Is American Born Chinese Marvel? Is American Born Chinese Part of the MCU? We discuss the popular Disney+ series, its origin, and whether it’s part of a more expansive universe.
There’s a fantasy adventure series on Disney+ that has been exciting fans with its depiction of battling Chinese Gods and a manga-loving teenager that is dragged into the war.
The show has all the elements of a YA adventure, and the eight episodes have so far been going down well, but the tone and style of the show has many people wondering about the story’s origins.
With Disney+ being the home of Marvel, there is no doubt that this show could have come from some little-known comic book series in the 70s, probably written by Gerry Conway or Doug Moench, so fans have been scrambling to look for the source, hoping to find a first comic book appearance to sell on eBay.
Is American Born Chinese Marvel? What is this movie about?
As much as it could be, this series is not part of the MCU. Despite the almost superhero concepts and the fact that two episodes of the show have been directed by Destin Daniel Cretton, who was behind Marvel’s Shang-Chi movie, the MCU is not behind this series.
This is a shame, as the production values of this series are high, and the characters are well-rounded.
For a long time, Marvel has been trying to break into the manga market. Let’s face it, as far as comic book sales go, manga is way ahead of the sales of the likes of Marvel and DC comics, so a show like this under their belt would have been a bit of a coup, but this is not part of the Marvel machine.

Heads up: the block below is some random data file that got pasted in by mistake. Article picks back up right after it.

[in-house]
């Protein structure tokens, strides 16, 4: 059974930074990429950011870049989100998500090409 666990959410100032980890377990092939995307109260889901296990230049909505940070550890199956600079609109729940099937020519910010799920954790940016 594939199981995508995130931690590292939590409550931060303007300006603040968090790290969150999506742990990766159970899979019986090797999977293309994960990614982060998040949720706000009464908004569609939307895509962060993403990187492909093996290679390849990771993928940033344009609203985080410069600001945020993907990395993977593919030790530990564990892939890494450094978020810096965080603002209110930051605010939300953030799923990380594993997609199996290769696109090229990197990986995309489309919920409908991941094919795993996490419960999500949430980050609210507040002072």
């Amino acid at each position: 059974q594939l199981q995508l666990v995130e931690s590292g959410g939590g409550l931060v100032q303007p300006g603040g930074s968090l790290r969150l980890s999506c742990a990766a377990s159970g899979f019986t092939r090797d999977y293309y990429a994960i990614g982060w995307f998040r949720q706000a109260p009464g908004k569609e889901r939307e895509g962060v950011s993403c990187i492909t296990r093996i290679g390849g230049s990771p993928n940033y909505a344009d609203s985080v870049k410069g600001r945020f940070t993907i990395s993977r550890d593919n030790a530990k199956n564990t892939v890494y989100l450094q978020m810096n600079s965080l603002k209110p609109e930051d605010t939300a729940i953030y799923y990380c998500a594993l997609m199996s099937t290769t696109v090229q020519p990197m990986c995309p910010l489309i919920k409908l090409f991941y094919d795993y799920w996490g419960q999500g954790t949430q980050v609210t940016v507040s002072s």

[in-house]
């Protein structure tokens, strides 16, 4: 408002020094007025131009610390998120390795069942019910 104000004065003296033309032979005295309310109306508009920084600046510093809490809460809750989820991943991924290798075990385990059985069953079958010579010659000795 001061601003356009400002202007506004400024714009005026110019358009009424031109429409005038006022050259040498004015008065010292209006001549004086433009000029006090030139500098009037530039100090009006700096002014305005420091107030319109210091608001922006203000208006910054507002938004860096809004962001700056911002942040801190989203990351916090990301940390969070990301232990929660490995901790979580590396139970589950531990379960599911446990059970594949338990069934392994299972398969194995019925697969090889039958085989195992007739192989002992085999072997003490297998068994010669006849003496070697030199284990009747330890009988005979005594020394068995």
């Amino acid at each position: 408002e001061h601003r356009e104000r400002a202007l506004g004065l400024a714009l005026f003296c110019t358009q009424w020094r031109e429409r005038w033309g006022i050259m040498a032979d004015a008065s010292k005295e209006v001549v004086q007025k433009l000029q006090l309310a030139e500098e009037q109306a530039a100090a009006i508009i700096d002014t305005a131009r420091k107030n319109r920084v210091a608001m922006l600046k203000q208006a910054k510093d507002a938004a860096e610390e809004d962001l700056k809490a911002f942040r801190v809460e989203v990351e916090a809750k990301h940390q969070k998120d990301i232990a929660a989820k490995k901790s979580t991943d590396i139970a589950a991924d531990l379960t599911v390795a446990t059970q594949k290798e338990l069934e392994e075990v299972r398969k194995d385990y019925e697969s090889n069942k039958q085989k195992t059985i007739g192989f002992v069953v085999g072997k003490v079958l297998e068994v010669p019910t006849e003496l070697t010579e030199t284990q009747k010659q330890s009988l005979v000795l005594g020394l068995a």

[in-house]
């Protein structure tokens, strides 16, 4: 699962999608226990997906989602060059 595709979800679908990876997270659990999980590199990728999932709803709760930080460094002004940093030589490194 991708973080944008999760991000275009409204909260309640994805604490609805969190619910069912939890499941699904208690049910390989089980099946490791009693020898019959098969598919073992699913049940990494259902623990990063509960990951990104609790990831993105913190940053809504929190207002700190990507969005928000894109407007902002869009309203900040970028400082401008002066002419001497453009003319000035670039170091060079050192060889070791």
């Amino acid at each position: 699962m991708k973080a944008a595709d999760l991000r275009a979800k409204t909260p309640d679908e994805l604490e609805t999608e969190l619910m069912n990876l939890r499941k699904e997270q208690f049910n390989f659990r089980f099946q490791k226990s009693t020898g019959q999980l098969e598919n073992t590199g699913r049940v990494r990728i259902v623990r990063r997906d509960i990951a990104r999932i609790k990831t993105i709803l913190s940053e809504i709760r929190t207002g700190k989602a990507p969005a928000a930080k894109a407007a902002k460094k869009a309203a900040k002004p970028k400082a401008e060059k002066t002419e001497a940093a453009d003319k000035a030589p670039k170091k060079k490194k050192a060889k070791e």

What is the premise of American Born Chinese?
The story follows Jin Wang, played by Ben Wang, the son of Chinese immigrants. Like most high schoolers, Jin is just a typical high school kid who enjoys reading manga and wants to join the soccer team.
When Wei-Chen, played by Jimmy Liu, arrives at the school as an exchange student, arrives at Jin’s school, it unsettles Jin. Wei-Chen is almost an antithesis of Jin. He didn’t grow up in America and is confident and bold.
Events take a mystical turn when Wei-Chen is revealed to be the son of Sun Wukong, portrayed by Daniel Wu. Known as the Monkey King, a legendary figure in Chinese literature. Wei-Chen had a dream that the mythical Fourth Scroll can stop an uprising against Heaven. And also predicts that a teenager will help him in his quest.
Convinced that Jin is his side-kick, Wei-Chen, complete with the stolen power staff of his father, is in California searching for the scroll.
What is American Born Chinese Based On?
American Born Chinese is a graphic novel by Gene Luen Yang, who writes and does art chores in the book. The color work was handled by the talented Lark Pien. Pien would win the coveted Harvey Award for her work on the project in 2007.
It first appeared in 2006, printed by First Second Books, and made it a finalist in the 2006 National Book Awards for Young People’s Literature.
Did American Born Chinese always have such a strong superhero vibe?
Judging from the trailer, American Born Chinese seems to be a super-powered fantasy epic, complete with deities, faraway lands, and lots of fight choreography.
As our Madeline Carpou points out, though, the original graphic novel is very different.